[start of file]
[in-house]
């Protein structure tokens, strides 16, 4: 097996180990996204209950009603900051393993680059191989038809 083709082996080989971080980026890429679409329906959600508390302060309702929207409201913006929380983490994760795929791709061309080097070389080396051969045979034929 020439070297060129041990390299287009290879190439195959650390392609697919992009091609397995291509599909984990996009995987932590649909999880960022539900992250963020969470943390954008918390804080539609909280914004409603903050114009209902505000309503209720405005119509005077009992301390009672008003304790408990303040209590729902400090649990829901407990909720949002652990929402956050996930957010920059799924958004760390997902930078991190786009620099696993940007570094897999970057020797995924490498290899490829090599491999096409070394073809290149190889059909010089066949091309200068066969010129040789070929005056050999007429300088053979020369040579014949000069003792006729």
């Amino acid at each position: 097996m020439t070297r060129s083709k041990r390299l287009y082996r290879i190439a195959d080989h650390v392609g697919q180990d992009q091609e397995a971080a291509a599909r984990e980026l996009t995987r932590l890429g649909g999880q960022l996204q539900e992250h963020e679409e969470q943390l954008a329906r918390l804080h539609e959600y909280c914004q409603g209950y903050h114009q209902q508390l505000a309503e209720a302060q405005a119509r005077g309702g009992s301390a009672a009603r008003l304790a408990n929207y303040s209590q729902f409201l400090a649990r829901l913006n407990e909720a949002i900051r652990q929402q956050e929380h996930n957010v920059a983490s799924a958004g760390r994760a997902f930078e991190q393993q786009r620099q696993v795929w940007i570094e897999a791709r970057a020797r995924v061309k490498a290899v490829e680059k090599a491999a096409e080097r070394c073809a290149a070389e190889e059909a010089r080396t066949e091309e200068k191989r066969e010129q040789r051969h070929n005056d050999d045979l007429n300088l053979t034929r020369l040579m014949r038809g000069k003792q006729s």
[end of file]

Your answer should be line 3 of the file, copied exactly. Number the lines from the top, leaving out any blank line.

């Amino acid at each position: 097996m020439t070297r060129s083709k041990r390299l287009y082996r290879i190439a195959d080989h650390v392609g697919q180990d992009q091609e397995a971080a291509a599909r984990e980026l996009t995987r932590l890429g649909g999880q960022l996204q539900e992250h963020e679409e969470q943390l954008a329906r918390l804080h539609e959600y909280c914004q409603g209950y903050h114009q209902q508390l505000a309503e209720a302060q405005a119509r005077g309702g009992s301390a009672a009603r008003l304790a408990n929207y303040s209590q729902f409201l400090a649990r829901l913006n407990e909720a949002i900051r652990q929402q956050e929380h996930n957010v920059a983490s799924a958004g760390r994760a997902f930078e991190q393993q786009r620099q696993v795929w940007i570094e897999a791709r970057a020797r995924v061309k490498a290899v490829e680059k090599a491999a096409e080097r070394c073809a290149a070389e190889e059909a010089r080396t066949e091309e200068k191989r066969e010129q040789r051969h070929n005056d050999d045979l007429n300088l053979t034929r020369l040579m014949r038809g000069k003792q006729s």